Last Saturday, while my wife was out of town, I decided it was time to shampoo the rug. Well, at least parts of it, since my friend and I had messed it up when we decided to replace the tiles in my bathroom and realized that not only had the guy who put them down used glue, but over 10 years the glue had turned black. And of course we tracked black glue all over the rug in 3 rooms because there was no other way to get in and out of the bathroom and still be able to move.


I had never shampooed a rug before; that falls in line with a lot of things I've never done as it pertains to the house, but I'm eager here and there to try new things. I tend to be someone who believes that almost anything we do has lessons to be learned. This turned out to be an interesting adventure, and as such, I found that there were some leadership lessons to be learned as I went through the entire process, and thus I'm going to share them here.

1. It not only pays to listen to instructions, but it pays to have people repeat the instructions back to them. My wife told me how to use the shampooer. When she finished telling me, she then had me walk through the process to make sure I remembered how to do it all.

2. It pays to listen to ALL the instructions. Whereas I remembered how to use the shampooer, I didn't remember that she told me to vacuum the rug before I started. It seems that if you don't, while the shampooer is cleaning it starts clumping dirt into all these little black balls that the shampooer doesn't pick up because it's not a vacuum, which my mind kept thinking it was because I kept going over those things over and over until I realized they weren't coming up that way.

3. If you don't see anything working, it's time to start looking at the reasons why. Everything seemed to be working fine but at one point nothing was happening anymore. I thought maybe the shampooer was broken and took it apart, only to learn that all the water had gone out of it. My wife didn't tell me that would happen, as I thought the water would continue recycling like it does in a bucket; lesson learned.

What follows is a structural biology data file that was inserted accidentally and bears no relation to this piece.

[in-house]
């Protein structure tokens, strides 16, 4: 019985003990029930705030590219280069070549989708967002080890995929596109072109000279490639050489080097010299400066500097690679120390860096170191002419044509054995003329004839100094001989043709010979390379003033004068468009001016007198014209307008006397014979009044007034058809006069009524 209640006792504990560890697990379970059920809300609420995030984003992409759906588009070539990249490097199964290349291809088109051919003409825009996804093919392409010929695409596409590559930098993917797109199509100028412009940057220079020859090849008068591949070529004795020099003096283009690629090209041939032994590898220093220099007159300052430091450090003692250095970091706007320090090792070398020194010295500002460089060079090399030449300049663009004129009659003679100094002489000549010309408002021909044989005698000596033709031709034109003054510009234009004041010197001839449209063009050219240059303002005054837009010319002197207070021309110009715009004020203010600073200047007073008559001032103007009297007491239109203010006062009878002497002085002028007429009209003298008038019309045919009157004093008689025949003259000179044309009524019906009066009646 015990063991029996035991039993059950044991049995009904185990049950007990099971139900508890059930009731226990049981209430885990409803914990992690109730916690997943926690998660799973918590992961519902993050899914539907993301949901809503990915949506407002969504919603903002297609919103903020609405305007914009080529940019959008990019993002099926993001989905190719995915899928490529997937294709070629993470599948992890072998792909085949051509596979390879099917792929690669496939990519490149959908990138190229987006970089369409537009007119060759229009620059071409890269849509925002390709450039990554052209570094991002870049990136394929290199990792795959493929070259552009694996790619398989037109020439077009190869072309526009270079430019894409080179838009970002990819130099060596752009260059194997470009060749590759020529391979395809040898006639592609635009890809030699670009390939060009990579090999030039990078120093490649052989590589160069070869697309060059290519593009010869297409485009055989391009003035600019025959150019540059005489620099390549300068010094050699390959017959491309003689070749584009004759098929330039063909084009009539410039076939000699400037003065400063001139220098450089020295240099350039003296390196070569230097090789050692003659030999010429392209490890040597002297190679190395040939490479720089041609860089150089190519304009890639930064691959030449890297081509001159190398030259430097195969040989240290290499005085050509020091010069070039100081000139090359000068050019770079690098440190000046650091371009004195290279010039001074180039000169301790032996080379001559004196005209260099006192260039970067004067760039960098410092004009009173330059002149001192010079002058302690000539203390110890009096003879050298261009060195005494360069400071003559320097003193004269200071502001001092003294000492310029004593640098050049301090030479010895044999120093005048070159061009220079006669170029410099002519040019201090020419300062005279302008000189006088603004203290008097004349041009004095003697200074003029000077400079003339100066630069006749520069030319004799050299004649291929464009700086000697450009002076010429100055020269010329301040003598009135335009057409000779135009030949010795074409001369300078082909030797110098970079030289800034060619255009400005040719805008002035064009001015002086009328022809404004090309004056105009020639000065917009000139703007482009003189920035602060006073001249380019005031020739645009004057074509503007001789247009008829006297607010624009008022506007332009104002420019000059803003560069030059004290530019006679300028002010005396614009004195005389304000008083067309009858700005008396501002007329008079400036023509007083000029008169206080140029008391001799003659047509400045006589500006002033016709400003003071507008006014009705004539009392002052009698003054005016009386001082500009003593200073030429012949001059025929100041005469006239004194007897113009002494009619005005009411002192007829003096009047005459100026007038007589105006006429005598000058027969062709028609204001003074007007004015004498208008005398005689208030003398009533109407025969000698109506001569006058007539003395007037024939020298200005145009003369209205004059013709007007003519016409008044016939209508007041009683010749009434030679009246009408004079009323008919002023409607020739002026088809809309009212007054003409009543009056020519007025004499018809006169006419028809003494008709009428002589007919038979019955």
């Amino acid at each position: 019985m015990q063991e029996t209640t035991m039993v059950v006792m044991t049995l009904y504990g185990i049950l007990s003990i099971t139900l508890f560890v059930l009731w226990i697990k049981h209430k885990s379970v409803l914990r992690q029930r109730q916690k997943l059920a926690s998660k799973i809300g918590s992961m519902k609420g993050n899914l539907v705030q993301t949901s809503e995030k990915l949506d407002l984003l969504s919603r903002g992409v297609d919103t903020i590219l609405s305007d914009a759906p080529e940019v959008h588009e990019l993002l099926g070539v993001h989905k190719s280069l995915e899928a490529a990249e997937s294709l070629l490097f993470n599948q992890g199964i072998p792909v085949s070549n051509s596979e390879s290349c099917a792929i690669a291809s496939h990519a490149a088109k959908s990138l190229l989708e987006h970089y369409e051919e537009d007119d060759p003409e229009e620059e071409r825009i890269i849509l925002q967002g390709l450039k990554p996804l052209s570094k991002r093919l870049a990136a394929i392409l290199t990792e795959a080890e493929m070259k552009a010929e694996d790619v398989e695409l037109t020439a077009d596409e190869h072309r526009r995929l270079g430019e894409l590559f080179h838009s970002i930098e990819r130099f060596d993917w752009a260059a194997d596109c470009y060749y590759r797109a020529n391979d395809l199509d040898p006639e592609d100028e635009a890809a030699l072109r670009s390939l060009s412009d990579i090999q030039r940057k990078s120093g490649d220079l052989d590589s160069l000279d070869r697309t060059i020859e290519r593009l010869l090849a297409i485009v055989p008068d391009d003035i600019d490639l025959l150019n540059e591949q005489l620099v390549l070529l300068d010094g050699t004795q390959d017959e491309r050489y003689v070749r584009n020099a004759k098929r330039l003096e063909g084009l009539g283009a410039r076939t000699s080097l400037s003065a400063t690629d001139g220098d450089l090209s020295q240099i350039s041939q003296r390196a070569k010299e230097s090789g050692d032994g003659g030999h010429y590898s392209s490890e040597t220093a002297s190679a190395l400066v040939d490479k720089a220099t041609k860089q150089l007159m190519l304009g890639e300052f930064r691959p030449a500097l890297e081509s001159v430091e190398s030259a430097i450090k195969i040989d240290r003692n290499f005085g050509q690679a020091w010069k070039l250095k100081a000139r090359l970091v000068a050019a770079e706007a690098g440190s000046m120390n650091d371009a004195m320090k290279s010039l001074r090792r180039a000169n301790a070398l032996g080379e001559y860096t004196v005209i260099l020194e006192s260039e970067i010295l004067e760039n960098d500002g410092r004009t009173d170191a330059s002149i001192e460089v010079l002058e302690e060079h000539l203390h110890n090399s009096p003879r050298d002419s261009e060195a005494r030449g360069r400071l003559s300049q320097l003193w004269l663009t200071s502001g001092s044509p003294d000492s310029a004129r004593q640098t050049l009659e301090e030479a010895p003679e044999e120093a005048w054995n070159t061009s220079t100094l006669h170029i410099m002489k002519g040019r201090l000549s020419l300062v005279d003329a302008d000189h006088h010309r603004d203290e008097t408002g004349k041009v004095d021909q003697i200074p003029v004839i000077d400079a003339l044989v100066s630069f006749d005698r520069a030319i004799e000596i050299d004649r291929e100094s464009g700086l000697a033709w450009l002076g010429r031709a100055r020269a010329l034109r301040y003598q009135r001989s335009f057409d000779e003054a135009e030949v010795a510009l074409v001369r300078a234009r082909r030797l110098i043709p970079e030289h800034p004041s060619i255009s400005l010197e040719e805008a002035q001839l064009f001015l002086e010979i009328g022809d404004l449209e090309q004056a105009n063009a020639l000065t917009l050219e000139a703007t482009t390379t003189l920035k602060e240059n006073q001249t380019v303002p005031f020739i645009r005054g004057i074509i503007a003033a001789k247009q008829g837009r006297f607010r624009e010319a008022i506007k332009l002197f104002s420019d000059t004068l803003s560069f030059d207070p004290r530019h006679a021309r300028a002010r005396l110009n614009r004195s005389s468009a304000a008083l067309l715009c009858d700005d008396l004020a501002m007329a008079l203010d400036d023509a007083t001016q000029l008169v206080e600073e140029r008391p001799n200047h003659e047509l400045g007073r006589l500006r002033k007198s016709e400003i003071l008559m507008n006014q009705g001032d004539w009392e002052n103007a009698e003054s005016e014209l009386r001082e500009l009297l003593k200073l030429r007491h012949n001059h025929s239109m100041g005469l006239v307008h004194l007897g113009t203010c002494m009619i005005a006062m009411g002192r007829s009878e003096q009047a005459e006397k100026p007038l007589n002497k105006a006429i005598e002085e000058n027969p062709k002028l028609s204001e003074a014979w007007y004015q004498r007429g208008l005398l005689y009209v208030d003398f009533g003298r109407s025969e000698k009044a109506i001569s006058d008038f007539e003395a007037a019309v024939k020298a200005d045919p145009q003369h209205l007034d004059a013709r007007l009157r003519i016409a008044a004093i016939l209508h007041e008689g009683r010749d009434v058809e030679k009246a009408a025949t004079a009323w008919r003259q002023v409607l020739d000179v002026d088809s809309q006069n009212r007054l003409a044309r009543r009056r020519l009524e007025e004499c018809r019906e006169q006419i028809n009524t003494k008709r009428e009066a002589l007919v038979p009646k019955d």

4. Just because you're not getting the results you were expecting doesn't mean you should totally give up. Did I mention that it was black glue all over the rug? The first time I did it I had to wait for the rug to dry a little bit so I could see what happened. Though there had been some cleaning, there was still glue in the rug. I thought initially that it wasn't going to work but I'm not the type that just gives up. Doing it two more times finally made it all disappear; thank goodness!

5. At the end of a good job, compliments don't hurt. To my wife's credit, when she saw the black glue on the rug after my friend and I had completed the tile work in the bathroom, she didn't complain about the rug because she was surprised I actually was able to put tile down, mainly by myself. When she came back from being out of town and looked at the rug, she complimented me on the good job I did. As I began this post, I said there's not a lot of home projects I've done in the years we've been in this house because, well, more things haven't worked than have worked, but having her compliment me gave me a boost to think about maybe tackling something else one day.

Thinking about it, that is.